By Phillip Marais
Let’s face it, guns are fun. It’s what brought many of us to guns in the first place. Even some of the guys that bought guns for the sole purpose of self-defence will admit that they enjoy a range visit.
There is something immensely satisfying about hitting the tiniest of targets, a challenging distance away, by doing something from way over here. All the effort of practice and training culminating in that one successful shot.
Whether you hunt, participate in action pistol shooting, three-gun, long-range shooting or just go the range for recreation, enjoyment is an element of it. And very often, some adrenaline too.
Accidents are not fun.
Nearly all of us can recite the four rules of gun safety by heart. If you can’t, I’d be very surprised but here they are again, as per Col. Jeff Cooper, and slightly paraphrased:
- Treat all guns as if they are loaded;
- Keep your finger off the trigger until you are ready to fire;
- Never let you muzzle cover anything you are not willing to destroy;
- Be sure of your target and what is beyond it.
The rules are somewhat supportive of each other, in that if you screw up one, adherence to the others should prevent tragedy.
Lip service to these rules is easy. And unfortunately, far too common.
Being involved in sport shooting as safety officer and doing my bit in training new joiners to the sport, I have had my fair share of encounters with those less-inclined to abide by these rules. Mostly, thank heavens, inadvertently and not intentionally.
Gun safety is no joke. Accidents, by their very nature, happen before you can react to them and with firearms the results are often devastating.
I have two personal anecdotes to share:
I was awoken one night by a fairly strange but loud noise in the house, followed immediately by the sound of glass breaking. The conclusion to be drawn from this was easy: There is somebody in my house that shouldn’t be. Tiptoeing with my firearm at the ready to see what the commotion is, I pray like crazy that whatever it was has left so that I am not forced into a situation where shooting is necessary. Opening the door with my left hand, fully expecting to encounter an armed individual on the other side, I am suddenly aware that I subconsciously kept my finger off the trigger, and kept the muzzle in such a direction as to not cover my left hand as I open the door. I was glad for the safety issues ingrained through sport shooting. Oh, the noise was a painting that fell onto the wine rack, breaking a bottle in the process. Not shooting necessary, to my everlasting relief.
Recently I was on a somewhat challenging hunt, which culminated in fairly frustrating circumstances that changed very suddenly from “voorsit” to a shot on a blesbuck at roughly 30 meters, shooting offhand. The incredibly quick change of circumstances, the need to adapt and the stakes of not wanting to wound an animal resulted in a noticeable adrenaline dump. As always I wanted to slit the throat as quickly as possible, and yet through the adrenaline I stopped, breathed, unloaded the rifle and checked that the chamber is cleared. While doing this I realised how easy it would have been to forego this step and proceed to the downed animal first. (This is not advice, I realise that if a follow-up shot was needed as I approached the animal I would have been caught on the back-foot. I’m merely sharing the experience.)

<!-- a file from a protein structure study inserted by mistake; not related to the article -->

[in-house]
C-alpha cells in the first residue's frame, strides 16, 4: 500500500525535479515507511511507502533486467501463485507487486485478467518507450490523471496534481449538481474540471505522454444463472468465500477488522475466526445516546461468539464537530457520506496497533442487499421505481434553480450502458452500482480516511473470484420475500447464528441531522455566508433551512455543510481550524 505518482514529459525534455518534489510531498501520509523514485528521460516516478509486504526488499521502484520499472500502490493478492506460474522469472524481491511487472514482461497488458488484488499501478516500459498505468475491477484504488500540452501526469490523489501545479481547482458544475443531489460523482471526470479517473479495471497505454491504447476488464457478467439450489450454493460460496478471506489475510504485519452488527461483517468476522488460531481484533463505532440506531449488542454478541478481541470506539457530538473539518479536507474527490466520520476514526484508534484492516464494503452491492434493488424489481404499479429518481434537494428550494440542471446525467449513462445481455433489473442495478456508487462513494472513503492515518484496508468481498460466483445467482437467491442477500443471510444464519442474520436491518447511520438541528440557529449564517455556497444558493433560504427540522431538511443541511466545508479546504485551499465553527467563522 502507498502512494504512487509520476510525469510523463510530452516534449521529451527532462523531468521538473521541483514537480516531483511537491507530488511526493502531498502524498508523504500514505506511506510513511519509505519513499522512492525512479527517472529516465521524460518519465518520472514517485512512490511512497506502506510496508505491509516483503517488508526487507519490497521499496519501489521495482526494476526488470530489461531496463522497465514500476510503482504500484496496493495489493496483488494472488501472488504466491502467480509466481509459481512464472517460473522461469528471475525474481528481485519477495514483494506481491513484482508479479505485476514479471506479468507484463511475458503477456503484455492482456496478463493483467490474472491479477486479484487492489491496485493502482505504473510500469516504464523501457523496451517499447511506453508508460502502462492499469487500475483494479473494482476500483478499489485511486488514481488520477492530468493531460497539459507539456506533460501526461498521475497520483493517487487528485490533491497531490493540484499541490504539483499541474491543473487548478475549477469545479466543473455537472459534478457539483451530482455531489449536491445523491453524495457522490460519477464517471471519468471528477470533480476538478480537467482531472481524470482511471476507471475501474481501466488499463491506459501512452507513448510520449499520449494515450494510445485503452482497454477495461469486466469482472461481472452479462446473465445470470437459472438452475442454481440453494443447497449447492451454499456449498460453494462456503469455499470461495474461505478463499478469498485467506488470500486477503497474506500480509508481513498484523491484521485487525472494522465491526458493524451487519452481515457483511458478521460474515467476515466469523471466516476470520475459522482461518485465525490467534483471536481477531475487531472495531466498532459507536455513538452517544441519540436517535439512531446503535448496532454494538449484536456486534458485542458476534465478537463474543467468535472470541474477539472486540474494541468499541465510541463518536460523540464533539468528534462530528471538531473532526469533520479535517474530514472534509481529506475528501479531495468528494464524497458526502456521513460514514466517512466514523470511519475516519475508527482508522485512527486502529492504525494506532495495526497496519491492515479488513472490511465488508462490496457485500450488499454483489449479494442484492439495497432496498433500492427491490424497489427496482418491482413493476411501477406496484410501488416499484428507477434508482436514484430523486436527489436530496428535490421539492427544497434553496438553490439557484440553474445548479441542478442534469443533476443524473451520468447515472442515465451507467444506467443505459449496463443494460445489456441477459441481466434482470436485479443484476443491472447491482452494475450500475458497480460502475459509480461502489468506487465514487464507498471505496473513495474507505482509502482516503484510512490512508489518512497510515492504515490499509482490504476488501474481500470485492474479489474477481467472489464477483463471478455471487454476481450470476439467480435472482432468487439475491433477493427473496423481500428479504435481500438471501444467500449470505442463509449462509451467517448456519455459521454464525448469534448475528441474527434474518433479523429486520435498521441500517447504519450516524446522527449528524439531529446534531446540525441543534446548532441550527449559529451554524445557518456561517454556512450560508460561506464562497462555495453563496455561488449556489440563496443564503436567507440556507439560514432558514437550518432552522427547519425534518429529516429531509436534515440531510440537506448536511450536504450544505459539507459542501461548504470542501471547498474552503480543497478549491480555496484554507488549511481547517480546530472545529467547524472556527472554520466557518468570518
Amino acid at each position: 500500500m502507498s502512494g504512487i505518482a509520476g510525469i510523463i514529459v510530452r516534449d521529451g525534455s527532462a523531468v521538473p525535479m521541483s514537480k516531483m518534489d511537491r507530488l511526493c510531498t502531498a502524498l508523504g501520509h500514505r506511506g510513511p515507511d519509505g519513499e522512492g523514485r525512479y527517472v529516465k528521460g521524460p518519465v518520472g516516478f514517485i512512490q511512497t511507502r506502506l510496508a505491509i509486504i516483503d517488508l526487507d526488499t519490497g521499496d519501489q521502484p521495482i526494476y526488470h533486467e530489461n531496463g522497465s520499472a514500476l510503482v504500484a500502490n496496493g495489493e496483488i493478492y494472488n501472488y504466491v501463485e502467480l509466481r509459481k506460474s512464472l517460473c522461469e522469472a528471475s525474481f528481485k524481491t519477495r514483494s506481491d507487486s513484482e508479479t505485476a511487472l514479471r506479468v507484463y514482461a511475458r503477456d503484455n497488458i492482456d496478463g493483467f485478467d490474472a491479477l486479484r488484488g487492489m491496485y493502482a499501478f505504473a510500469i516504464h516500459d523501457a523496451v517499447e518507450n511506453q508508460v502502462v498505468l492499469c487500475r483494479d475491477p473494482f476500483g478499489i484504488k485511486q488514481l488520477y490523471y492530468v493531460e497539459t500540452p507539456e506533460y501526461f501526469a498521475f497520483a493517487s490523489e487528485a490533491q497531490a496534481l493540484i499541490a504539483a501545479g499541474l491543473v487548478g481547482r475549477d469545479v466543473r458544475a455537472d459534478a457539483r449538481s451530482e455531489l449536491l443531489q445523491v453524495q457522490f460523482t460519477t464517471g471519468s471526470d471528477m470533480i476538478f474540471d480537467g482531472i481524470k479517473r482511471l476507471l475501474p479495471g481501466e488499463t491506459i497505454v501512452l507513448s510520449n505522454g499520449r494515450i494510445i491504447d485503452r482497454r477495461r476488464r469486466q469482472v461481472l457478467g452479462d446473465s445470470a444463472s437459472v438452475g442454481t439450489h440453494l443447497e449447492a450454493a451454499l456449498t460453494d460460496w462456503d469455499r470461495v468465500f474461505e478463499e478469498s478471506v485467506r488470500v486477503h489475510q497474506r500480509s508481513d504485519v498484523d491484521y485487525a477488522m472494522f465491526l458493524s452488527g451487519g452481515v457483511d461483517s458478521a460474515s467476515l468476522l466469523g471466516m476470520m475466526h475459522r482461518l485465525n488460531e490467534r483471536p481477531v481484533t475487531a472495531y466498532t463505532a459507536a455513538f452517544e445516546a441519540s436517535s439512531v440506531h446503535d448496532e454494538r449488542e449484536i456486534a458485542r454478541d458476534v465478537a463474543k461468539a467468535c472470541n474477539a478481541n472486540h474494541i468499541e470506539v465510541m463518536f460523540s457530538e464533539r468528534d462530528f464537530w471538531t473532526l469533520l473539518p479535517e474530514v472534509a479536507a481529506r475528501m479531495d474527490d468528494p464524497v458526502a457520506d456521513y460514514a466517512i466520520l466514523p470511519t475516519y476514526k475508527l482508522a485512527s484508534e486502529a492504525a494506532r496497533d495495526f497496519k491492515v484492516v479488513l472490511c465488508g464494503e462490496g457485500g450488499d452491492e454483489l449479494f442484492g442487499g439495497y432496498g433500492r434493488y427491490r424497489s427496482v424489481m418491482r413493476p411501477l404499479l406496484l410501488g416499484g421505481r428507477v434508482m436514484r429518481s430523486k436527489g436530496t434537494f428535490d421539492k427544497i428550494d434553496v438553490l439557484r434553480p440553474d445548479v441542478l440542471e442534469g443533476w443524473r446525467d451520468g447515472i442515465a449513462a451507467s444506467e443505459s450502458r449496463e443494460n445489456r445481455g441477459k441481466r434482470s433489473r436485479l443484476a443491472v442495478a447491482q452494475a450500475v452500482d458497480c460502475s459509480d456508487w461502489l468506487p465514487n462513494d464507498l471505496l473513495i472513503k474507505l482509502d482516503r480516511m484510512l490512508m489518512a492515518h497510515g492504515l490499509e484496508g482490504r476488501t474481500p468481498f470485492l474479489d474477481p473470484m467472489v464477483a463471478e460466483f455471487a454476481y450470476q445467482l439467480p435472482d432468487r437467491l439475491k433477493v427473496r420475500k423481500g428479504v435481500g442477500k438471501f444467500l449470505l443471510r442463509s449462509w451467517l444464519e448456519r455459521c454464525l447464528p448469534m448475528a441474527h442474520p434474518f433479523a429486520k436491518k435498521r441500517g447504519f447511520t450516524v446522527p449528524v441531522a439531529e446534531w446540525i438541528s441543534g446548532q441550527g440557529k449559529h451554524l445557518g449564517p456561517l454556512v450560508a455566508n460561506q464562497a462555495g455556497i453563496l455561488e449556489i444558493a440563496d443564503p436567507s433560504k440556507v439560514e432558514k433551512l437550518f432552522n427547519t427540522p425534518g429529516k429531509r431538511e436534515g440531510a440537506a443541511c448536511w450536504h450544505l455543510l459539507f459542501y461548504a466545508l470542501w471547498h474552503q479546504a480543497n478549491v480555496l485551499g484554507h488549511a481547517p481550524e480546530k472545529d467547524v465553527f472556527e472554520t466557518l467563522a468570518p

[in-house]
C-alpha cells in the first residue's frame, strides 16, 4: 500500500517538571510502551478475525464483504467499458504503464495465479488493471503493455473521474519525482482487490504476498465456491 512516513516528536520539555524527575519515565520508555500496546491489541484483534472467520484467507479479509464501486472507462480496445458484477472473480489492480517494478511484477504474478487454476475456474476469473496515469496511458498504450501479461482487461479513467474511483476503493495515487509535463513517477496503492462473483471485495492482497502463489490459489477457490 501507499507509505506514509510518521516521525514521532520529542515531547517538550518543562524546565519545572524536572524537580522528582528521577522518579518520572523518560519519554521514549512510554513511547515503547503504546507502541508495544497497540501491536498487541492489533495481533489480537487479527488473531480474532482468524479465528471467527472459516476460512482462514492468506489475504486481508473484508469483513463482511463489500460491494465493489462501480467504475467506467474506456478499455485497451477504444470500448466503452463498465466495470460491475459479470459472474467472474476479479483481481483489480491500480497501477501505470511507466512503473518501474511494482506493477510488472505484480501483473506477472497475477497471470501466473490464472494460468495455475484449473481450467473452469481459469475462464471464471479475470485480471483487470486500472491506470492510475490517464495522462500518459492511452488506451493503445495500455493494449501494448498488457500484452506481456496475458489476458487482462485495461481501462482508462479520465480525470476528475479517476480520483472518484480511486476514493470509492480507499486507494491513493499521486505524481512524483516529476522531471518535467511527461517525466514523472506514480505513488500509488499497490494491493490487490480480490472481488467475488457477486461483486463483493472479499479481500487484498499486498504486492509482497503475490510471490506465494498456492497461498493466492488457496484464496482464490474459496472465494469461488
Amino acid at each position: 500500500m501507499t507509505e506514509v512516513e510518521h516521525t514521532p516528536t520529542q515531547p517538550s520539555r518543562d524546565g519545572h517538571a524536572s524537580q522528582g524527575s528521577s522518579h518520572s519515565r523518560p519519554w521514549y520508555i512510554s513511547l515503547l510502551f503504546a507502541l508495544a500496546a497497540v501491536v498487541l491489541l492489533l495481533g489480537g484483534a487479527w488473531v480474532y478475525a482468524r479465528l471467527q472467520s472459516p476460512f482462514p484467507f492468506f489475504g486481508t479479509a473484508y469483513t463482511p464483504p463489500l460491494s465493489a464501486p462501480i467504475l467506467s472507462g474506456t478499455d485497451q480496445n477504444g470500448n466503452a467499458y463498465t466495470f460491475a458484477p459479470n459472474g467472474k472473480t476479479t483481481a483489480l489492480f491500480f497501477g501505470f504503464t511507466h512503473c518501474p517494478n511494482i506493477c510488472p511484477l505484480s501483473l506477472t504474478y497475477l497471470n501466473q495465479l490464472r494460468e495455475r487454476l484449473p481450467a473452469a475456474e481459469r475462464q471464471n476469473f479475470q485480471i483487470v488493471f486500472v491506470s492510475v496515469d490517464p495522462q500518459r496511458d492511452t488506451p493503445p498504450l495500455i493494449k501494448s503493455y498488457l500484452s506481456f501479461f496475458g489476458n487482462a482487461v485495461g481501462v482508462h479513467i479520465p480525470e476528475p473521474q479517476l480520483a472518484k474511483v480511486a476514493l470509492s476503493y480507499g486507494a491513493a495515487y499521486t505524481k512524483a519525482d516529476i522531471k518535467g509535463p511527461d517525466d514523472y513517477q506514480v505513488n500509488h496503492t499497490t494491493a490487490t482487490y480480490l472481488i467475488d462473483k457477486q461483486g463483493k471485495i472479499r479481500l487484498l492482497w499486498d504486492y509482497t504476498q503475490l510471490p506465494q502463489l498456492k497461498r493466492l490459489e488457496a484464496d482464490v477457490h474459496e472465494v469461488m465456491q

I’m sharing this as I realise that while on the range, in ideal, relaxed circumstances, it may be very easy to follow the four rules of gun safety.
While dealing with the effects of tunnel vision and adrenaline, or being distracted by your mates as you get onto the back of the bakkie, or excited at the magnificent shot you just made, it may not be as easy to follow. It needs to be at the forefront of your mind, the entire time.
There is no way to achieve this other than by absolute disciplined practice. Check what you are doing whenever you handle a firearm. Even when cleaning it, you are sure it is unloaded, but where is your trigger finger? Along the side, outside the trigger guard, or does it slip habitually to the trigger? Where do you point the muzzle? Are you fiddling with your “unloaded” handgun behind the shooting line while your mate is shooting? It may seem innocent, but accidents can be final.
Nobody is going to look at you funny if you’re the one in the shooting party that brings everybody back to reality and insisting on checking that chambers are empty and that guns are handled safely. And if they do, they can get stuffed.
The old saying: “Die duiwel laai daai ding” is not to shift blame; it’s an indication of how easy it is to forget that you, yourself, loaded the gun.
Very recently we read of a tragic incident in the Eastern Cape whereby a hunting rifle was apparently dropped, shooting and killing a lady in the company.
Do not become a statistic. Do not become someone that has to live with their conscience for the rest of their lives, knowing that they could have done more to prevent tragedy.
Live the four rules, without exception.
Phillip is a forum moderator, sport shooter and general know-it-all. Coming from a legal background, he fancies himself knowledgeable on gun rights. He detests generalisations, and thinks that Glock is better than CZ